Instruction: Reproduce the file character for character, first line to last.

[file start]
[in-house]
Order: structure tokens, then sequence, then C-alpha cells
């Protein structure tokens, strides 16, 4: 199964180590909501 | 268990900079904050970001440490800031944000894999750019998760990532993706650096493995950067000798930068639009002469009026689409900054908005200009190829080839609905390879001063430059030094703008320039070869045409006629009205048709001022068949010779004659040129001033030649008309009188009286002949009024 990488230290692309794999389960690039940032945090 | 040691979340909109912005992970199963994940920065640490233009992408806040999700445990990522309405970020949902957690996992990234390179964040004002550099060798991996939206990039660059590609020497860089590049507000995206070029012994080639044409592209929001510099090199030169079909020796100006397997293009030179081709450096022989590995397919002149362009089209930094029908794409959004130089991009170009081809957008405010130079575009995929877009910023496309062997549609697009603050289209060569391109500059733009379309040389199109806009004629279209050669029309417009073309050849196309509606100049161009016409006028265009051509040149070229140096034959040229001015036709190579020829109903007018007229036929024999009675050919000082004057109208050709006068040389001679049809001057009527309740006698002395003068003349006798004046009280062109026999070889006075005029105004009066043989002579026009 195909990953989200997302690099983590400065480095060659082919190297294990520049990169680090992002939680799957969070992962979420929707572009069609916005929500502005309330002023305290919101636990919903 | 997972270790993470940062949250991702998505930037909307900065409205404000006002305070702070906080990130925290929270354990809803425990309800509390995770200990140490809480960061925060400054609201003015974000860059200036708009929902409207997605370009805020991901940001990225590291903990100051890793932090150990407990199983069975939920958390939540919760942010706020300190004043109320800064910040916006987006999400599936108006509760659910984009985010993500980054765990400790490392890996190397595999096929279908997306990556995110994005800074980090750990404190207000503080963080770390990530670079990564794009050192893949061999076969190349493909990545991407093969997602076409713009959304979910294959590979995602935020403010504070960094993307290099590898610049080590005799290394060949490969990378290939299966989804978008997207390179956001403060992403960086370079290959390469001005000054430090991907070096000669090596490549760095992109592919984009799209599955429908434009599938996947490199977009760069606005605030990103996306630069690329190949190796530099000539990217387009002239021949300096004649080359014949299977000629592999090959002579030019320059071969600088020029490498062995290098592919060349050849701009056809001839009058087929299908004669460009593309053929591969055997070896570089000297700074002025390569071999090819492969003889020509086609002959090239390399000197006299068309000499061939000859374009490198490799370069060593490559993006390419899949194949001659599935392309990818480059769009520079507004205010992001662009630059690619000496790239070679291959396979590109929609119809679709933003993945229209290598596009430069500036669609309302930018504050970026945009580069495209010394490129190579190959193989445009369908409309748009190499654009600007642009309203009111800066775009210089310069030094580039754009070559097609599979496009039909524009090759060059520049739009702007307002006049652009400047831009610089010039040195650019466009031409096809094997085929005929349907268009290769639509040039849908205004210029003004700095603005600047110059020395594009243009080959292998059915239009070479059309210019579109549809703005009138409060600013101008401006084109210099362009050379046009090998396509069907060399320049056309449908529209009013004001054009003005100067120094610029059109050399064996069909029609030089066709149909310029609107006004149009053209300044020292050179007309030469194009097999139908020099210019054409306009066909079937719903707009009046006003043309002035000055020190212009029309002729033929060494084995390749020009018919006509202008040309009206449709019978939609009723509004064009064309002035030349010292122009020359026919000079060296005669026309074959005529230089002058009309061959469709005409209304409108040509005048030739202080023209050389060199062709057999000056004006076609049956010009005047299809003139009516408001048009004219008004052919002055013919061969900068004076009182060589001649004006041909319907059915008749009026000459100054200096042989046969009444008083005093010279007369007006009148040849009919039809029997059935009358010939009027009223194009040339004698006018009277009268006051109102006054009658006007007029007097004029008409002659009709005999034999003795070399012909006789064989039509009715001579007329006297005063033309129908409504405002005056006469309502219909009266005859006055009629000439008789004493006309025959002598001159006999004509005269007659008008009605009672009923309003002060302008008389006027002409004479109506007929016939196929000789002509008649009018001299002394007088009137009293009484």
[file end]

[in-house]
Order: structure tokens, then sequence, then C-alpha cells
């Protein structure tokens, strides 16, 4: 199964180590909501 | 268990900079904050970001440490800031944000894999750019998760990532993706650096493995950067000798930068639009002469009026689409900054908005200009190829080839609905390879001063430059030094703008320039070869045409006629009205048709001022068949010779004659040129001033030649008309009188009286002949009024 990488230290692309794999389960690039940032945090 | 040691979340909109912005992970199963994940920065640490233009992408806040999700445990990522309405970020949902957690996992990234390179964040004002550099060798991996939206990039660059590609020497860089590049507000995206070029012994080639044409592209929001510099090199030169079909020796100006397997293009030179081709450096022989590995397919002149362009089209930094029908794409959004130089991009170009081809957008405010130079575009995929877009910023496309062997549609697009603050289209060569391109500059733009379309040389199109806009004629279209050669029309417009073309050849196309509606100049161009016409006028265009051509040149070229140096034959040229001015036709190579020829109903007018007229036929024999009675050919000082004057109208050709006068040389001679049809001057009527309740006698002395003068003349006798004046009280062109026999070889006075005029105004009066043989002579026009 195909990953989200997302690099983590400065480095060659082919190297294990520049990169680090992002939680799957969070992962979420929707572009069609916005929500502005309330002023305290919101636990919903 | 997972270790993470940062949250991702998505930037909307900065409205404000006002305070702070906080990130925290929270354990809803425990309800509390995770200990140490809480960061925060400054609201003015974000860059200036708009929902409207997605370009805020991901940001990225590291903990100051890793932090150990407990199983069975939920958390939540919760942010706020300190004043109320800064910040916006987006999400599936108006509760659910984009985010993500980054765990400790490392890996190397595999096929279908997306990556995110994005800074980090750990404190207000503080963080770390990530670079990564794009050192893949061999076969190349493909990545991407093969997602076409713009959304979910294959590979995602935020403010504070960094993307290099590898610049080590005799290394060949490969990378290939299966989804978008997207390179956001403060992403960086370079290959390469001005000054430090991907070096000669090596490549760095992109592919984009799209599955429908434009599938996947490199977009760069606005605030990103996306630069690329190949190796530099000539990217387009002239021949300096004649080359014949299977000629592999090959002579030019320059071969600088020029490498062995290098592919060349050849701009056809001839009058087929299908004669460009593309053929591969055997070896570089000297700074002025390569071999090819492969003889020509086609002959090239390399000197006299068309000499061939000859374009490198490799370069060593490559993006390419899949194949001659599935392309990818480059769009520079507004205010992001662009630059690619000496790239070679291959396979590109929609119809679709933003993945229209290598596009430069500036669609309302930018504050970026945009580069495209010394490129190579190959193989445009369908409309748009190499654009600007642009309203009111800066775009210089310069030094580039754009070559097609599979496009039909524009090759060059520049739009702007307002006049652009400047831009610089010039040195650019466009031409096809094997085929005929349907268009290769639509040039849908205004210029003004700095603005600047110059020395594009243009080959292998059915239009070479059309210019579109549809703005009138409060600013101008401006084109210099362009050379046009090998396509069907060399320049056309449908529209009013004001054009003005100067120094610029059109050399064996069909029609030089066709149909310029609107006004149009053209300044020292050179007309030469194009097999139908020099210019054409306009066909079937719903707009009046006003043309002035000055020190212009029309002729033929060494084995390749020009018919006509202008040309009206449709019978939609009723509004064009064309002035030349010292122009020359026919000079060296005669026309074959005529230089002058009309061959469709005409209304409108040509005048030739202080023209050389060199062709057999000056004006076609049956010009005047299809003139009516408001048009004219008004052919002055013919061969900068004076009182060589001649004006041909319907059915008749009026000459100054200096042989046969009444008083005093010279007369007006009148040849009919039809029997059935009358010939009027009223194009040339004698006018009277009268006051109102006054009658006007007029007097004029008409002659009709005999034999003795070399012909006789064989039509009715001579007329006297005063033309129908409504405002005056006469309502219909009266005859006055009629000439008789004493006309025959002598001159006999004509005269007659008008009605009672009923309003002060302008008389006027002409004479109506007929016939196929000789002509008649009018001299002394007088009137009293009484």